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Nitrogen cycle is the central to the biogeochemistry of the Earth, which occupies 79% within the air. Nitrogen is an essential element for plants and animals to grow and to survive. (Soetan, Olaiya & Oyewole, 2010). There are 7 atoms number of symbol of N. The life time of reactive nitrogen in atmosphere and in terrestrial are a few weeks and a few decades respectively. (Fowler et al., 2013) This essay would be focusing on the nitrogen cycle, human activity and impact on environment.
Nitrogen cannot be bio-used directly, which needs to be transferred by different process such as nitrogen cycle include fixation, assimilation, ammonification, nitrification, denitrification and anaerobic ammonia oxidation. Nitrogen fixation is to turn atmospheric nitrogen into a usable fixed form for plants. (Mior, JWB(editor)2011) Assimilation is the process of how plants absorb nitrogen from soil. (Smil, V. 2000) Ammonification is the process of converting organic nitrogen from expels waste to ammonium. Nitrification is the conversion of ammonium to nitrate. Denitrification is the process of turning nitrates to nitrogen gas, which is the final stage of completing the nitrogen cycle. The biological process of anaerobic ammonia oxidation is to convert nitrite and ammonia to molecular nitrogen. (Nitrogen cycle, 2017). For instance, nitrogen gas would process nitrogen-fixing bacteria in soil or root nodules or lightning, hence to become nitrate compounds. Ammonia can also be converted to nitrates after being converted to ammonia(NH3) (Nitrogen fixation) by the Haber process and converted in the soil or break down and return nitrogen to the air. Proteins would be built up after the plants absorb nitrates from the soil and wait for being eaten by animals, and become animal protein. The nitrogenous wastes in animal urine would become ammonia (process of decomposers or ammonification) and back into soil. Furthermore, the bead bodes of organisms would also being beak down to ammonia and back into soil. (BBC, 2006)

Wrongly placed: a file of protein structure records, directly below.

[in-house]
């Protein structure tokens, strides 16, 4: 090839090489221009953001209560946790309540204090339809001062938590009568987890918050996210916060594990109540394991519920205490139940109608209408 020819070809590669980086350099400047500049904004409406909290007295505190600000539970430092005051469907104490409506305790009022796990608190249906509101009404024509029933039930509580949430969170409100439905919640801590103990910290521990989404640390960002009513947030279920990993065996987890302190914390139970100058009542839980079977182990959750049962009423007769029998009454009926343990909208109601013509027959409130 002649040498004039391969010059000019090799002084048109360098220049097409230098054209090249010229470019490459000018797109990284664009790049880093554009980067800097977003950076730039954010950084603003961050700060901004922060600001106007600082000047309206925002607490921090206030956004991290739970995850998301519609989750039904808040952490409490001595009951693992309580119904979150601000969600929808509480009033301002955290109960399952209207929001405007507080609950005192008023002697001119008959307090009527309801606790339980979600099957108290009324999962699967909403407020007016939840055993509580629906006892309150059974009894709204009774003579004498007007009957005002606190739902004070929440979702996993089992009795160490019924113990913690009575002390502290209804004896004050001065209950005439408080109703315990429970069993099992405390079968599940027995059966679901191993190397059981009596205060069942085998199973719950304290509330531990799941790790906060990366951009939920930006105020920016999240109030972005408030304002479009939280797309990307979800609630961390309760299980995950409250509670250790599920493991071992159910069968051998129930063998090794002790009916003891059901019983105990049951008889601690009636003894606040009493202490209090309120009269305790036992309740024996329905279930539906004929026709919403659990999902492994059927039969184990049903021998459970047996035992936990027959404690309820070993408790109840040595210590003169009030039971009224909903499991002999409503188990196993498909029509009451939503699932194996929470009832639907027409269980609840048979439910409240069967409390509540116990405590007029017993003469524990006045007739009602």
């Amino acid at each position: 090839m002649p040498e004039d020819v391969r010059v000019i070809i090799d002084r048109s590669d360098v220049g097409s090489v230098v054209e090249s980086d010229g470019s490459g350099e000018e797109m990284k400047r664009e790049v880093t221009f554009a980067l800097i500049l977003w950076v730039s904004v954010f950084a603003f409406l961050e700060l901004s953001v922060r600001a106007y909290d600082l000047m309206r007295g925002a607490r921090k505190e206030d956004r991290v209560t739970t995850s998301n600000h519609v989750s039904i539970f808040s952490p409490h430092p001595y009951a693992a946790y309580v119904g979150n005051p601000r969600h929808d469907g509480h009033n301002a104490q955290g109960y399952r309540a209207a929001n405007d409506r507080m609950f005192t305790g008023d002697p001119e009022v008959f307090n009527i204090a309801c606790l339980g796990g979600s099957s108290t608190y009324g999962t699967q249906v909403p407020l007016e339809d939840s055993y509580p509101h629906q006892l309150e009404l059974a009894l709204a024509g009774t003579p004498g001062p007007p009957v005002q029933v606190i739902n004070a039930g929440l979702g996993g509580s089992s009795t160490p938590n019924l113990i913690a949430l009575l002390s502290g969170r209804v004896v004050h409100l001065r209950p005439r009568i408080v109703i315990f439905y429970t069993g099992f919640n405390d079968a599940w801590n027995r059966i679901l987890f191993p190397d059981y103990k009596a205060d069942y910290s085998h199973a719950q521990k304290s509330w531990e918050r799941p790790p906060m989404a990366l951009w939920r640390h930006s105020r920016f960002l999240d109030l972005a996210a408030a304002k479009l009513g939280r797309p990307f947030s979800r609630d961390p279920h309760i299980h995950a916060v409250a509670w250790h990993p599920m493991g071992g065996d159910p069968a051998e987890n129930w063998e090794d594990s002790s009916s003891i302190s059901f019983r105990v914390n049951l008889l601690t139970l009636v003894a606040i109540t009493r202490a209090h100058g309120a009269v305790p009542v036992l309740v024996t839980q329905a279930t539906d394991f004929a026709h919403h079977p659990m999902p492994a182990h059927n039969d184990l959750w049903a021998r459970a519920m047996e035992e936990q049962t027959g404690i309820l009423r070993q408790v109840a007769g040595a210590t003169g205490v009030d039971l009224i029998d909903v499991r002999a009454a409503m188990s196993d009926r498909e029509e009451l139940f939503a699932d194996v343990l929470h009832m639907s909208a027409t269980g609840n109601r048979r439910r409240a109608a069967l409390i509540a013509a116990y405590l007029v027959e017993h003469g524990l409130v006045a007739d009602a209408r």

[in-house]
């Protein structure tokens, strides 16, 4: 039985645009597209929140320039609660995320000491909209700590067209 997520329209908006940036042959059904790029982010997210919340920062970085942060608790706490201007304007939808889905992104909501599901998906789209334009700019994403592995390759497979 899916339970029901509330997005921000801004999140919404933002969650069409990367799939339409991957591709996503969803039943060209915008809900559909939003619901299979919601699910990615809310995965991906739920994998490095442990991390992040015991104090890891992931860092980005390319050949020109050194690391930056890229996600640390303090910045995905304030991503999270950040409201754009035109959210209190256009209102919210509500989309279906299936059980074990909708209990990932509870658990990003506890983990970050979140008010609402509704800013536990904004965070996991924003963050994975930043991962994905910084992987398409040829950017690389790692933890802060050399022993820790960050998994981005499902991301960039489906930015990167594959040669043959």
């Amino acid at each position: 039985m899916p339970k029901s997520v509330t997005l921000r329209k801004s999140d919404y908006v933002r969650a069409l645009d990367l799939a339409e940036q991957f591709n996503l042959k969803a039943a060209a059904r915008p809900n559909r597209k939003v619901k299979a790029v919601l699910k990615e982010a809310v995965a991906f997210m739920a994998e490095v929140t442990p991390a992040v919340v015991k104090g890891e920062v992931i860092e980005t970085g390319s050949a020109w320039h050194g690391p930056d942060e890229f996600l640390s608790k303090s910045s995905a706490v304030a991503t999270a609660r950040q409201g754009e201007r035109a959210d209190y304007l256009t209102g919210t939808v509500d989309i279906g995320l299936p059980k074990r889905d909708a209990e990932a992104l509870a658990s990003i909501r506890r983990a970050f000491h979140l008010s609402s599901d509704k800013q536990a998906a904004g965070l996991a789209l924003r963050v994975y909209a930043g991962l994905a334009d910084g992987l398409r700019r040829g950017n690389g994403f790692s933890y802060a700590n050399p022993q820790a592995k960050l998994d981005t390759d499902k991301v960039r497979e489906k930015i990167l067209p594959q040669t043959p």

In addition, human activities would change the nitrogen cycle base on different factors. Nitrogen would increase with the increases of fossil fuel combustion. Due to the process, would transfer fixed nitrogen from long-term geological reservoirs to the atmosphere. ( Vitousek, P, et al., 1997) Vitousek, P, et al. in 1997 state that “human activities increased the quantity of organic carbon stored within terrestrial ecosystems; accelerated losses of biological diversity, especially losses of plants adapted to efficient use of nitrogen, and losses of the animals and microorganisms that depend on them; and caused changes in the composition and functioning of estuarine and nearshore ecosystems, and contributed to long-term declines in coastal marine fisheries” Eichner (1990), Schlesinger and Hartley (1992) state that human has impacts on atmosphere and the concentration of volatile NH3 in soils by the agricultural fertilization increases, thus, increase the process of fixed nitrogen and the release more nitrogen gases from soils and groundwater.